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Review: Arts in Motion Presents an Adorable SHREK THE MUSICAL at the PHSC Instructional Performing Arts Center in Wesley Chapel

It's a blast!

Review: Arts in Motion Presents an Adorable SHREK THE MUSICAL at the PHSC Instructional Performing Arts Center in Wesley Chapel

I can always tell when a director of young people has confidence in his or her cast: They ask me to review their show. That was certainly the case with Mitchell Gonzalez, the talented director who specializes in shows featuring youthful performers. I've seen various productions that he tackled in the pre-pandemic days, including the ballsy 13: The Musical and the eyebrow-raising cult hit, Carrie. So when he asked me to review his latest show--knowing that I am both fair and, most important of all, honest--I had to say a resounding yes.

I'm glad I did.

Mr. Gonzalez's latest endeavor, Arts in Motion's SHREK THE MUSICAL, is secretly subversive. And not just because it's pock-marked with various allusions to great shows of the past--A Chorus Line, Gypsy, 42nd Street, Wicked, Les Miserables and The Lion King. SHREK THE MUSICAL stands as a monument of inclusion, of being yourself, of championing individuality and liberation. It takes Polonius' famous line--"To thine own self be true"--and runs with it for two and a half hours.

Based on both the 1990 picture book by William Steig and the 2001 Michael Myers hit film, SHREK: THE MUSICAL has been around for over a decade now and has firmly planted its freak flag on stages across the country. With book and lyrics by David Lindsay-Abaire and music by Jeanine Tesori, this anti-conformist ode, this plea for acceptance for the outsiders of the world, is now ironically the ultimate insider, one of the most watched shows being performed by schools in the nation (although it's recently fallen off the Top-10 list of the Most Popular Musicals for High Schools).

The Arts in Motion (Community Youth Theater Arts Education, Inc.) production, performed in the big bright beautiful world of the new PHSC Instructional Performing Arts Center in Wesley Chapel, is a blast. There are certainly some issues with the production, which I will get to, but in the end, who cares? It's such a fun show, and seeing these kids reach their highest heights is a thrilling sight to behold. How many lives have been changed due to their involvement with this show, with the arts? Trust me, if you feel overwhelmed by so much depressing news on TV, then you owe it to yourselves to see this SHREK, to see these young people doing what they love and doing it well. Their joy of performing is infectious; it will give you a jolt of hope.

If you're reading this, you probably know the plot of SHREK. If not, this is the story in a nutshell: Swampy Ogre meets girl; Ogre falls for girl; (SPOILER ALERT) girl is actually an Ogre at night; things happen like the slaying of a dragon, a Fairy Tale revolt, and a wedding between a princely baddie and the girl Ogre; and in the end, will the Ogre and his soul mate get together and live happily ever after? That's about it. But SHREK THE MUSICAL, as I mentioned before, is so much more.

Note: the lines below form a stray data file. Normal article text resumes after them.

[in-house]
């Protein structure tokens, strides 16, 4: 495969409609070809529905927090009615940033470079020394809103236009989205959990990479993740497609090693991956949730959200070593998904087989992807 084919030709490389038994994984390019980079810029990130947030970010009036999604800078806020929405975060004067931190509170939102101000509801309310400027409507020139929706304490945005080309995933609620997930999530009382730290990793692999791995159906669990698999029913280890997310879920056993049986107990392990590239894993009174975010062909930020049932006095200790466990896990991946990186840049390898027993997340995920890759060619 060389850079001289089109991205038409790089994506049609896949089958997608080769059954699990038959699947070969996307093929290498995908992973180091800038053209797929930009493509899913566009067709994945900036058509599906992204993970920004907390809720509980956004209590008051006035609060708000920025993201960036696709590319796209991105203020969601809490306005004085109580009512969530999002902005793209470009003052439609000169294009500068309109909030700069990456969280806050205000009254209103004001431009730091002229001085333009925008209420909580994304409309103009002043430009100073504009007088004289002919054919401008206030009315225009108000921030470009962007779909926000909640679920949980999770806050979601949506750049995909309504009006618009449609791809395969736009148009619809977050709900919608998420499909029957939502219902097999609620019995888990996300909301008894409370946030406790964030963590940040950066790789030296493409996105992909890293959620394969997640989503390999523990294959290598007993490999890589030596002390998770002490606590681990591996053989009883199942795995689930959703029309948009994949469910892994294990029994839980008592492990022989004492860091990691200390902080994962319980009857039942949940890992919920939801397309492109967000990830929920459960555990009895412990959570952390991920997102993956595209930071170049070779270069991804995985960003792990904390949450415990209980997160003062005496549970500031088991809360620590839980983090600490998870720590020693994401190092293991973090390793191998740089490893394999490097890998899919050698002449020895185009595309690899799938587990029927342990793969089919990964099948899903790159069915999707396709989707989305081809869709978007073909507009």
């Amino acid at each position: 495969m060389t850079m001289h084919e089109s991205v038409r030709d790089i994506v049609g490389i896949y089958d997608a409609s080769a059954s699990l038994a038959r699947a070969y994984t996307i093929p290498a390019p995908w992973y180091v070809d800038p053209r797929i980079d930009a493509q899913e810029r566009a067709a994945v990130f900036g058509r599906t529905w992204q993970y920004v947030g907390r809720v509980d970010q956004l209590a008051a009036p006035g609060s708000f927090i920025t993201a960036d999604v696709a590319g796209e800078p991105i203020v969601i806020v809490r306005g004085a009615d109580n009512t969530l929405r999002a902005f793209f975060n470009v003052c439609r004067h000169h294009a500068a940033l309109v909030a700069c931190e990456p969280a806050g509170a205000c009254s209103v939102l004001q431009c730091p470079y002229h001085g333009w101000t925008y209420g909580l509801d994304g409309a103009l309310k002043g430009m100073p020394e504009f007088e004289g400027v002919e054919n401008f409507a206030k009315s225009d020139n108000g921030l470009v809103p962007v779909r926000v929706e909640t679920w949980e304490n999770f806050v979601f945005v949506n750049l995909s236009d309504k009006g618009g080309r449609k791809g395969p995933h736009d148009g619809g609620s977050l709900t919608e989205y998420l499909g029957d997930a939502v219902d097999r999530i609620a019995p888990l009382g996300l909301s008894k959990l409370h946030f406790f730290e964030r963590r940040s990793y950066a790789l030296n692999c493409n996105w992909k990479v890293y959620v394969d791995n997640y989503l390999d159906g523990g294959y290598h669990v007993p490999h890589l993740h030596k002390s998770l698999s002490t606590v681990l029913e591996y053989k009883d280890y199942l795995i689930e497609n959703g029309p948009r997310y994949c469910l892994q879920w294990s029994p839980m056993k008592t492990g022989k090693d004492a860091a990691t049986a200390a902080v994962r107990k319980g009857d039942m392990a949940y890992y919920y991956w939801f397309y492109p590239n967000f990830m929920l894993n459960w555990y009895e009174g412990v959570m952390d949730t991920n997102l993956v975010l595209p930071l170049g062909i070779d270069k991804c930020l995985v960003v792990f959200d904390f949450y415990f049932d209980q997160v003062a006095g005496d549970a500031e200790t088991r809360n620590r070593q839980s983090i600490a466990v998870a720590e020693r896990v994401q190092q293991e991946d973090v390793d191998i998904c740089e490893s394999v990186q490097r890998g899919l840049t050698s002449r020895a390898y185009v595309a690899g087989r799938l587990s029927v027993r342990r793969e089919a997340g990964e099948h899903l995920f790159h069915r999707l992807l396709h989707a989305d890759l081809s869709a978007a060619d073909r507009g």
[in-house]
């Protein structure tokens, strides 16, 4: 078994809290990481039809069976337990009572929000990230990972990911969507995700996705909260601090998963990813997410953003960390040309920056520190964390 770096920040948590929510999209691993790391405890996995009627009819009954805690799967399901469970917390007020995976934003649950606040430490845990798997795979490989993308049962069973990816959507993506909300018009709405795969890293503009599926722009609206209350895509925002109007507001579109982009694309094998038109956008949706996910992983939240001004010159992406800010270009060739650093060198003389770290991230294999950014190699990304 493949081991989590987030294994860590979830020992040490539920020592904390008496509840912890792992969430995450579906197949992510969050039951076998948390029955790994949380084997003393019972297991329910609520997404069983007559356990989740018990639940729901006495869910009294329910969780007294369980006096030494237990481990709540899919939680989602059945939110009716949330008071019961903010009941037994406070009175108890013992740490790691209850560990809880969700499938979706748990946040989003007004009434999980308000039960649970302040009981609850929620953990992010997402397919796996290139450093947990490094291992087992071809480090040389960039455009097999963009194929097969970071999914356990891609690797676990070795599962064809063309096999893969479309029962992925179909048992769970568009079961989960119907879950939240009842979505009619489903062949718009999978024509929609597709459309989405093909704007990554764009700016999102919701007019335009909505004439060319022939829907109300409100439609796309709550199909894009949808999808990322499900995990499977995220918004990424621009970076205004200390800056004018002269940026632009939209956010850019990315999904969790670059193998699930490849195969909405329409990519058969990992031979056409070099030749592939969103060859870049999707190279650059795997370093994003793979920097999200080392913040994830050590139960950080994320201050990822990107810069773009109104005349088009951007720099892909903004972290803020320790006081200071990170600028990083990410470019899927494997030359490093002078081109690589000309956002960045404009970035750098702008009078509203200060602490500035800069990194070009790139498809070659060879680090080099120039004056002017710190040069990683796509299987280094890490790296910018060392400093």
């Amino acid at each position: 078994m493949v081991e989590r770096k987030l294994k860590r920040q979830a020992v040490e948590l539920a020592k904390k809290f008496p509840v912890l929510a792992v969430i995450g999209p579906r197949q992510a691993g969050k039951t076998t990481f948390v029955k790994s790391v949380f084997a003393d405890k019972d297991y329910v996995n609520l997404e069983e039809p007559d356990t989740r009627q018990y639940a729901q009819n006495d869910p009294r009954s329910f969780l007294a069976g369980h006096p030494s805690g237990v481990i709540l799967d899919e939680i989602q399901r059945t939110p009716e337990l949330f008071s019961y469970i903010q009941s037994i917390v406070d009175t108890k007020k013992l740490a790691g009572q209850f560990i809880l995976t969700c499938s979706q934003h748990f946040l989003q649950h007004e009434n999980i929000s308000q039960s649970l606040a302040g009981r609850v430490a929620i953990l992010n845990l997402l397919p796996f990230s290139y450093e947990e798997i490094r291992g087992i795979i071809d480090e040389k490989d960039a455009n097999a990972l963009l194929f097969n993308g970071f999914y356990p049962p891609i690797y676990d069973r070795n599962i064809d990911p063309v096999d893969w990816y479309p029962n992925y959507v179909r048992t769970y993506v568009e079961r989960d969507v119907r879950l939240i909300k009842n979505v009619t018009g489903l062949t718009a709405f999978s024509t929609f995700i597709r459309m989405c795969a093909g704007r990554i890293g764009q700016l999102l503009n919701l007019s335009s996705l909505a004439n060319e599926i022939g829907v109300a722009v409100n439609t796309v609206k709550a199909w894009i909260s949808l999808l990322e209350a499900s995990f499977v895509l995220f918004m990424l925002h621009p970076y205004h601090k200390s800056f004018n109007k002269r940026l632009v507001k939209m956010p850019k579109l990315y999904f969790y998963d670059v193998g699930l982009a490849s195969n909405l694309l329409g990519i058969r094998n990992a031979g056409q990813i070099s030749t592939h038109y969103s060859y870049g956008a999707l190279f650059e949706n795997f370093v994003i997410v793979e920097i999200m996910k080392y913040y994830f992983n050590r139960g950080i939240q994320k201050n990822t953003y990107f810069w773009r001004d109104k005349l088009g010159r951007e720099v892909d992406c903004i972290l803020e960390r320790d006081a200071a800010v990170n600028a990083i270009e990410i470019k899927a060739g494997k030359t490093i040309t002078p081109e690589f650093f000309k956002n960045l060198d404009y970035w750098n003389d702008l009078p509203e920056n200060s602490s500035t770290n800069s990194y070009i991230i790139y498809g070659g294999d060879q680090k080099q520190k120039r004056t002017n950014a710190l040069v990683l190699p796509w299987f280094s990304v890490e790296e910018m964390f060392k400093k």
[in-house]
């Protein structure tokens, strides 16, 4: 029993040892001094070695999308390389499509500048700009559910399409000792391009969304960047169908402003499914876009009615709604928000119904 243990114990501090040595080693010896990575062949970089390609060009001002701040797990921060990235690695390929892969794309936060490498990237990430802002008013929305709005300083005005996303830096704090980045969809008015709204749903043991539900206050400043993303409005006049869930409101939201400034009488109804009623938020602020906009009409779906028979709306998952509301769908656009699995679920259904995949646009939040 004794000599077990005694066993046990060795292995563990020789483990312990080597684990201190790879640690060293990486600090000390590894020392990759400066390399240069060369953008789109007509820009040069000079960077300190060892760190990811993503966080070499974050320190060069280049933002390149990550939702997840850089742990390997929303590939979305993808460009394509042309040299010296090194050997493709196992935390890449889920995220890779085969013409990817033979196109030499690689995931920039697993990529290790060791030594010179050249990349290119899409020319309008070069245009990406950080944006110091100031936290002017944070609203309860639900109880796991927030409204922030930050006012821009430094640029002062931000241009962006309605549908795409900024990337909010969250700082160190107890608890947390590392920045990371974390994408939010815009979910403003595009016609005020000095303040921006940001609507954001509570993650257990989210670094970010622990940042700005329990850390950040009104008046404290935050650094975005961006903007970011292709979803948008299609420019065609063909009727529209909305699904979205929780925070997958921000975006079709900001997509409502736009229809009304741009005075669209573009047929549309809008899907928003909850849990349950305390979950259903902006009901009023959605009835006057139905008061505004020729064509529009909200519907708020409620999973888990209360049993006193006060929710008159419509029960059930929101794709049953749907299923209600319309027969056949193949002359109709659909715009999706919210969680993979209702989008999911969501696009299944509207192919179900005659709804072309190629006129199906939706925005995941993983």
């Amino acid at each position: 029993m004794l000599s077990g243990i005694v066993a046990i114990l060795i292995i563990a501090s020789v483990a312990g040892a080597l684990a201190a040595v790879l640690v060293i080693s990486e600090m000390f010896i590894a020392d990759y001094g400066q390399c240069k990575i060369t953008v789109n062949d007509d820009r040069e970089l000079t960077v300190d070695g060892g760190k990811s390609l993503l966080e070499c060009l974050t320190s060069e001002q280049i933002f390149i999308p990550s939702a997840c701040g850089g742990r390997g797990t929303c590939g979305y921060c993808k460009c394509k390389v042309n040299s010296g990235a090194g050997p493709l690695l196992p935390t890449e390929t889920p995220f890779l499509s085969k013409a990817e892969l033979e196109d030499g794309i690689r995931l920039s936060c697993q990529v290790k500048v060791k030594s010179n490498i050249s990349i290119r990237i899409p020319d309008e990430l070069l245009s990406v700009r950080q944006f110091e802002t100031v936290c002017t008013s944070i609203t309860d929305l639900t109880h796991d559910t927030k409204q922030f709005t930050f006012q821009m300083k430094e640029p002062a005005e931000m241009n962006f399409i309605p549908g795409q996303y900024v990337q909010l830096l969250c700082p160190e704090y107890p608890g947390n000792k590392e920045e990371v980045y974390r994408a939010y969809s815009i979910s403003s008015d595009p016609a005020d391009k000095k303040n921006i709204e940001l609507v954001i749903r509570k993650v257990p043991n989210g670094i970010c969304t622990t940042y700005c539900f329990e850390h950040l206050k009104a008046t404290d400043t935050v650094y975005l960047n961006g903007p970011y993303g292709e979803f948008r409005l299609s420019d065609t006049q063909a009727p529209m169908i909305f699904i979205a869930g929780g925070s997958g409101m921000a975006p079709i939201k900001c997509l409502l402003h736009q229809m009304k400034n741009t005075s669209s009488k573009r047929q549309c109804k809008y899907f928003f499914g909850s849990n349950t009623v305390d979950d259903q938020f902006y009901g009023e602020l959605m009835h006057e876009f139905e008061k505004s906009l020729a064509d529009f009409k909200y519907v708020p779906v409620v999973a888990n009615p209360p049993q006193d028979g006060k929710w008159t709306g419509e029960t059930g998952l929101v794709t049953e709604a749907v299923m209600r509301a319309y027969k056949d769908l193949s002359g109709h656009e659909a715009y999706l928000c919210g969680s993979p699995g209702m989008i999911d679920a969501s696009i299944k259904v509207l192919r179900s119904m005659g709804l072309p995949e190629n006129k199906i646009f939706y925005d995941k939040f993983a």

The Arts in Motion cast is enormous (listing all the names would be like listing names in a phone book), and there are two separate casts to enjoy: The Duloc Cast (Friday night/May 27 and Saturday afternoon at 2:00/May 28) and the Swamp Cast (Thursday night and Saturday night at 7:00/May 28). I had the honor of watching Thursday night's Swamp Cast.

Starring as the title character, the talented Rhett Ricardo, who will be attending the Catholic University of America this fall in Washington, D.C., has a remarkable stage presence and carries the production on his sturdy shoulders. He's solid in the part as the farting ogre and gets to sing one of the great "I want" songs of the 21st Century-"Who I'd Be." Mr. Ricardo shows much confidence, but sometimes it's difficult understanding his words due to enunciation issues. His solo numbers are terrific overall, though he must watch that he doesn't end up shouting parts of the songs (like "Build the Wall") rather than singing them. But his Shrek is endearing-the audience adored him--and we appreciated his rogue journey. (By the way, is it my imagination, or does Mr. Ricardo resemble a young Mitchell Gonzalez?)

Kevin Grumbley as Donkey is diverting, delightful, dynamic, dazzling and a darling of the audience (he was also obviously one of their favorites). If you've ever seen the Beatles Yellow Submarine animated movie, then you will agree that his costume and face-paint makes him look like a donkey-ized Jeremy Hillary Boob Ph.d. He owns both of his big songs, "Don't Le Me Go" and "Make a Move." And any Tampa Bay sports fan will appreciate his little nod to the Lightning ("Go Bolts!").

The audience applauded Reagan Ricardo as Lord Farquaad's entrance. With his Prince Valiant hairstyle, he looks like HR Pufnstuf's Jack Wilde (google him) mixed with the diminutive stature of Henri de Toulouse-Lautrec. He's hilarious, especially his slow burn facial expressions. (And his Duloc performers, in their bright blonde Marilyn wigs, are played by both the girls and guys to knee-slapping effect.)

Gingy, the Gingerbread Man, played by Rio Ricardo is one of my top three favorites in the cast, starting off the anthem of individuality, "Freak Flag," with hair-raising vocals. Jack Raynor as Pinocchio is a hoot, but he screeched almost all of his lines and could rarely be understood. He reminded me of Gilbert Gottfried (RIP) on helium, or a particularly screechy Robert Plant without the rock or the roll.

If you've been to a Thespian festival in the last decade, then chances are you've run into one of SHREK THE MUSICAL'S most famous numbers, "I Know It's Today," featuring three Fiona's of different ages. Young Fiona, played by the adorable six year old, Raphaela Ricardo, has nice pitch, a true performer at such a tender age. And Sarah Hoerbelt as the Teenage Fiona is also quite good with sterling vocals.